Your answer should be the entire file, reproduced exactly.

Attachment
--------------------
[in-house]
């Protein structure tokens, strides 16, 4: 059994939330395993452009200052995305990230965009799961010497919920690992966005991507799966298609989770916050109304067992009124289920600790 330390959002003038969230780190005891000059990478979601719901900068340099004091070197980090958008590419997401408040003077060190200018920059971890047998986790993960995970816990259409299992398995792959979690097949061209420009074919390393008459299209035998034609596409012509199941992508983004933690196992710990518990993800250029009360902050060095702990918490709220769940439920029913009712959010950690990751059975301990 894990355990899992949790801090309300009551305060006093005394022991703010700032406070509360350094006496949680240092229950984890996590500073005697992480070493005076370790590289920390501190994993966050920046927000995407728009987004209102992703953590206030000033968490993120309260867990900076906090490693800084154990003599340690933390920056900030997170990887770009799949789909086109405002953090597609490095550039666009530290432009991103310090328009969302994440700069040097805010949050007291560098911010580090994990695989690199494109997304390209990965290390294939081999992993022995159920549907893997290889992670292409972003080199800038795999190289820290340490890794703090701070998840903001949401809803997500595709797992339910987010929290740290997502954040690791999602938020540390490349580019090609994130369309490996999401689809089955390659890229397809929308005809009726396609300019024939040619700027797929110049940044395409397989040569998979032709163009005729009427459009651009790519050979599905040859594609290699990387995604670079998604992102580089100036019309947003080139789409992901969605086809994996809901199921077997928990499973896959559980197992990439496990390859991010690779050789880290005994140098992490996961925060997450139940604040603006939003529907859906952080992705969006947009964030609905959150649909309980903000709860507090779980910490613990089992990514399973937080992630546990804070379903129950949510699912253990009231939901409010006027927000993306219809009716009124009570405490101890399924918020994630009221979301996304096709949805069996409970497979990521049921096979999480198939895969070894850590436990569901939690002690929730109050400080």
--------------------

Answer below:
[in-house]
């Protein structure tokens, strides 16, 4: 059994939330395993452009200052995305990230965009799961010497919920690992966005991507799966298609989770916050109304067992009124289920600790 330390959002003038969230780190005891000059990478979601719901900068340099004091070197980090958008590419997401408040003077060190200018920059971890047998986790993960995970816990259409299992398995792959979690097949061209420009074919390393008459299209035998034609596409012509199941992508983004933690196992710990518990993800250029009360902050060095702990918490709220769940439920029913009712959010950690990751059975301990 894990355990899992949790801090309300009551305060006093005394022991703010700032406070509360350094006496949680240092229950984890996590500073005697992480070493005076370790590289920390501190994993966050920046927000995407728009987004209102992703953590206030000033968490993120309260867990900076906090490693800084154990003599340690933390920056900030997170990887770009799949789909086109405002953090597609490095550039666009530290432009991103310090328009969302994440700069040097805010949050007291560098911010580090994990695989690199494109997304390209990965290390294939081999992993022995159920549907893997290889992670292409972003080199800038795999190289820290340490890794703090701070998840903001949401809803997500595709797992339910987010929290740290997502954040690791999602938020540390490349580019090609994130369309490996999401689809089955390659890229397809929308005809009726396609300019024939040619700027797929110049940044395409397989040569998979032709163009005729009427459009651009790519050979599905040859594609290699990387995604670079998604992102580089100036019309947003080139789409992901969605086809994996809901199921077997928990499973896959559980197992990439496990390859991010690779050789880290005994140098992490996961925060997450139940604040603006939003529907859906952080992705969006947009964030609905959150649909309980903000709860507090779980910490613990089992990514399973937080992630546990804070379903129950949510699912253990009231939901409010006027927000993306219809009716009124009570405490101890399924918020994630009221979301996304096709949805069996409970497979990521049921096979999480198939895969070894850590436990569901939690002690929730109050400080």